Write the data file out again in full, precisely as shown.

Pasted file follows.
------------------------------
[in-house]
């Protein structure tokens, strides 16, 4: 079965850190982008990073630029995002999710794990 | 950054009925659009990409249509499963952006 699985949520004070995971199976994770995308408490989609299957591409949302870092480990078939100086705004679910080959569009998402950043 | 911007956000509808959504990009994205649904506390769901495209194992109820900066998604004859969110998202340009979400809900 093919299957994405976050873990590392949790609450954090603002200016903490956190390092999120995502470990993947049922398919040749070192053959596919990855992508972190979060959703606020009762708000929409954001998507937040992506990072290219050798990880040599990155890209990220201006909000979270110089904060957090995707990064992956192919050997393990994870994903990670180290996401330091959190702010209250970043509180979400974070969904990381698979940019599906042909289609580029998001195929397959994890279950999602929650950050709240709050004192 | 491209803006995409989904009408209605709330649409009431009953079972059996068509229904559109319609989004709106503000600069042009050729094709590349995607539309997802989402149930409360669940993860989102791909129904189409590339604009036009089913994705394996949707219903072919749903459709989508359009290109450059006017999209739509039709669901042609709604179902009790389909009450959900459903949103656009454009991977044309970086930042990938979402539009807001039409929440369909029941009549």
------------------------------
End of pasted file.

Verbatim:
[in-house]
């Protein structure tokens, strides 16, 4: 079965850190982008990073630029995002999710794990 | 950054009925659009990409249509499963952006 699985949520004070995971199976994770995308408490989609299957591409949302870092480990078939100086705004679910080959569009998402950043 | 911007956000509808959504990009994205649904506390769901495209194992109820900066998604004859969110998202340009979400809900 093919299957994405976050873990590392949790609450954090603002200016903490956190390092999120995502470990993947049922398919040749070192053959596919990855992508972190979060959703606020009762708000929409954001998507937040992506990072290219050798990880040599990155890209990220201006909000979270110089904060957090995707990064992956192919050997393990994870994903990670180290996401330091959190702010209250970043509180979400974070969904990381698979940019599906042909289609580029998001195929397959994890279950999602929650950050709240709050004192 | 491209803006995409989904009408209605709330649409009431009953079972059996068509229904559109319609989004709106503000600069042009050729094709590349995607539309997802989402149930409360669940993860989102791909129904189409590339604009036009089913994705394996949707219903072919749903459709989508359009290109450059006017999209739509039709669901042609709604179902009790389909009450959900459903949103656009454009991977044309970086930042990938979402539009807001039409929440369909029941009549």